News of the WeekAstronomy

Lumpy Infrared Points to Earliest Galaxies

Science  19 Nov 1999:
Vol. 286, Issue 5444, pp. 1456-1457
DOI: 10.1126/science.286.5444.1456b

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Summary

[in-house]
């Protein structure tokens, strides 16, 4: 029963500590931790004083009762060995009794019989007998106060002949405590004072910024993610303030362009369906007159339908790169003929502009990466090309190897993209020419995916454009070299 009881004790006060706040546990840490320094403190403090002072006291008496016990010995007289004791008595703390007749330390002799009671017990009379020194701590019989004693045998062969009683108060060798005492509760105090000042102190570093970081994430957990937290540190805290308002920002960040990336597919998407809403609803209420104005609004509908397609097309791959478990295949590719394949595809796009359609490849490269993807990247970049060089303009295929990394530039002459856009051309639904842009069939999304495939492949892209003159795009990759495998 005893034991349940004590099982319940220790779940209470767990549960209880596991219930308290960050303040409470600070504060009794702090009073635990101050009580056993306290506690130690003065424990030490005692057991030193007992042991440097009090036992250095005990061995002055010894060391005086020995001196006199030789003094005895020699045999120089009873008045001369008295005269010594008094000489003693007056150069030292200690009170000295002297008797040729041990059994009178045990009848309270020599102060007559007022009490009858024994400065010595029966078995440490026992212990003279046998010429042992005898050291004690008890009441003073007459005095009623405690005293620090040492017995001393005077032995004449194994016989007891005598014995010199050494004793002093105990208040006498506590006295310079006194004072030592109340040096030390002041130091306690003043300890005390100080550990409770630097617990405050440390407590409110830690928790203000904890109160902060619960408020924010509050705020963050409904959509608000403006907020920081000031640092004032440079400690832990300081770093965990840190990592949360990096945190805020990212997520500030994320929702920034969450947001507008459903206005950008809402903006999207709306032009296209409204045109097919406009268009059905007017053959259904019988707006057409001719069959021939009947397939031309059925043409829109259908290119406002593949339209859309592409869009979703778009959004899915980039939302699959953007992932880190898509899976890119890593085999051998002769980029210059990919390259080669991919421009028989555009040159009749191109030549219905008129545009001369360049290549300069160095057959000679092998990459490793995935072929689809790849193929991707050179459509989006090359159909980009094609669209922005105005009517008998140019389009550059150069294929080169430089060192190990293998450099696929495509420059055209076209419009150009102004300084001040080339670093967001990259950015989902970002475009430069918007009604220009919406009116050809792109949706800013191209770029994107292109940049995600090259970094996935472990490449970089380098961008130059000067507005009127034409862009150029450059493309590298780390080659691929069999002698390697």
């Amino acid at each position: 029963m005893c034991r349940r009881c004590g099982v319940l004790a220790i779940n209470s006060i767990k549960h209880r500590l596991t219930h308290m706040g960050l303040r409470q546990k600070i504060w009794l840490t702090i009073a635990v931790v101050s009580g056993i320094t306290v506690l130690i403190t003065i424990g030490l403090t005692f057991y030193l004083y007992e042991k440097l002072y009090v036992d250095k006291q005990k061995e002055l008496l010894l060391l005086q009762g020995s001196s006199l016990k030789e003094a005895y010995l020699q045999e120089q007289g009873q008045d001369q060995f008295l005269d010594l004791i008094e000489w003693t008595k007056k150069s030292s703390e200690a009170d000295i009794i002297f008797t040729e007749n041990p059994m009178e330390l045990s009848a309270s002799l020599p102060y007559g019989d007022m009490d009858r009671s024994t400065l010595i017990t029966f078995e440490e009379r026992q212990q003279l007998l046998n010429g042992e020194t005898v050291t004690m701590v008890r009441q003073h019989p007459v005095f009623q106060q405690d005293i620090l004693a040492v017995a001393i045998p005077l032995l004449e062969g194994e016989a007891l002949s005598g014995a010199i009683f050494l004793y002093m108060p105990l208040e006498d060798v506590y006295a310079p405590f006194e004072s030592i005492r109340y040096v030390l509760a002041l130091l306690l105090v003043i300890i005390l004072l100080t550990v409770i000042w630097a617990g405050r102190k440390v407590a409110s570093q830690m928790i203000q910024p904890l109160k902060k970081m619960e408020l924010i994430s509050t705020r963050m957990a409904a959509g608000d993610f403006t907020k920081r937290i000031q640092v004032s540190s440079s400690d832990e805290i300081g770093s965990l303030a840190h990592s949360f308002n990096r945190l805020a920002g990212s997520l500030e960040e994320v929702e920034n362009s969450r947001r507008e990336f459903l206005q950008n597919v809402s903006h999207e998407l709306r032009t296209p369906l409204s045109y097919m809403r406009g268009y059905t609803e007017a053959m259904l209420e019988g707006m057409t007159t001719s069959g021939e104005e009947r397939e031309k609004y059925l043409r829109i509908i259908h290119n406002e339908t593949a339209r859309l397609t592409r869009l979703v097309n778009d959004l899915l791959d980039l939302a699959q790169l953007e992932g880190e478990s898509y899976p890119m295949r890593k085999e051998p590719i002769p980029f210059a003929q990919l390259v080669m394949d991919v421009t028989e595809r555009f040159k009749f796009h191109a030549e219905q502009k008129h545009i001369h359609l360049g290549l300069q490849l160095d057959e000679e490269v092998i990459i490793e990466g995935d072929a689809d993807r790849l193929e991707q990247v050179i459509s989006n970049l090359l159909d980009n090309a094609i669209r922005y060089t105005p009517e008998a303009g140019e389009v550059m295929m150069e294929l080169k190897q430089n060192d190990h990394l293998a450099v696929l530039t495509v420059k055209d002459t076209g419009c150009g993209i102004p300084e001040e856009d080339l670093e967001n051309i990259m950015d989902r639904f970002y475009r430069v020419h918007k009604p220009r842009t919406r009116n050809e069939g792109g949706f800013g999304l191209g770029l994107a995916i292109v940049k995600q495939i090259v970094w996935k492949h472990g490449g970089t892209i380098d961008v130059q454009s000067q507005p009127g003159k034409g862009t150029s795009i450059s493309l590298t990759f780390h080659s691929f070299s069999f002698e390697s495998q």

Although NASA's Cosmic Background Explorer satellite discovered the infrared glow of the universe's first generation of stars and galaxies, its small infrared telescopes did not have the resolution to pick out any "lumps" that might indicate the structure of these primordial star systems. But two French astronomers announced last week at a meeting near Munich that data from the European Space Agency's Infrared Space Observatory do show lumps in the IR background, presumably caused by large seas of galaxies emitting strongly in the infrared. The observations show that star formation was already intense during the first billion years of the universe's 12-billion-year life, while previous optical observations seemed to indicate that star formation started much later.

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